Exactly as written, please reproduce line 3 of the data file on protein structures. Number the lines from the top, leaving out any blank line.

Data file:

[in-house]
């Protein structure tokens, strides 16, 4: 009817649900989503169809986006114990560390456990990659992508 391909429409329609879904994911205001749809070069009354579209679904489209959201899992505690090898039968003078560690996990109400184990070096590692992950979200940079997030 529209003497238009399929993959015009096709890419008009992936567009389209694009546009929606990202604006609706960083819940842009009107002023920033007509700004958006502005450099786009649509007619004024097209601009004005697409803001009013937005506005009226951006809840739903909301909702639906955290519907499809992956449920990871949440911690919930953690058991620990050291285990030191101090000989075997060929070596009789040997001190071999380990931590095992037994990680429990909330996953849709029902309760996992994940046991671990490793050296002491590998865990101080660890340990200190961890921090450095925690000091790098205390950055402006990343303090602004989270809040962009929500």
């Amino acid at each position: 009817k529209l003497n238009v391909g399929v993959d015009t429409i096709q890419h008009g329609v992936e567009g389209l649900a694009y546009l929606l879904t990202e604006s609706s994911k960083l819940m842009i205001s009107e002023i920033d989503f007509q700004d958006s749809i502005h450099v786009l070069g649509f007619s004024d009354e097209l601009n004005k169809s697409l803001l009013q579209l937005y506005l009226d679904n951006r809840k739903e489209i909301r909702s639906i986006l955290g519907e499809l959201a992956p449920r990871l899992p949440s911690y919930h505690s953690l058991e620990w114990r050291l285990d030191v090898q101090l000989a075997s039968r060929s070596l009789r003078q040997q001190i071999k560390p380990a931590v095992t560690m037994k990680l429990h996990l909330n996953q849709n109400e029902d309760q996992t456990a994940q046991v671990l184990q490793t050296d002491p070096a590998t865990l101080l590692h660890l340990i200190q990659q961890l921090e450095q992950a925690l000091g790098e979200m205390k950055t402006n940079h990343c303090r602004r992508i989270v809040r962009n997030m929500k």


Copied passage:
């Amino acid at each position: 009817k529209l003497n238009v391909g399929v993959d015009t429409i096709q890419h008009g329609v992936e567009g389209l649900a694009y546009l929606l879904t990202e604006s609706s994911k960083l819940m842009i205001s009107e002023i920033d989503f007509q700004d958006s749809i502005h450099v786009l070069g649509f007619s004024d009354e097209l601009n004005k169809s697409l803001l009013q579209l937005y506005l009226d679904n951006r809840k739903e489209i909301r909702s639906i986006l955290g519907e499809l959201a992956p449920r990871l899992p949440s911690y919930h505690s953690l058991e620990w114990r050291l285990d030191v090898q101090l000989a075997s039968r060929s070596l009789r003078q040997q001190i071999k560390p380990a931590v095992t560690m037994k990680l429990h996990l909330n996953q849709n109400e029902d309760q996992t456990a994940q046991v671990l184990q490793t050296d002491p070096a590998t865990l101080l590692h660890l340990i200190q990659q961890l921090e450095q992950a925690l000091g790098e979200m205390k950055t402006n940079h990343c303090r602004r992508i989270v809040r962009n997030m929500k």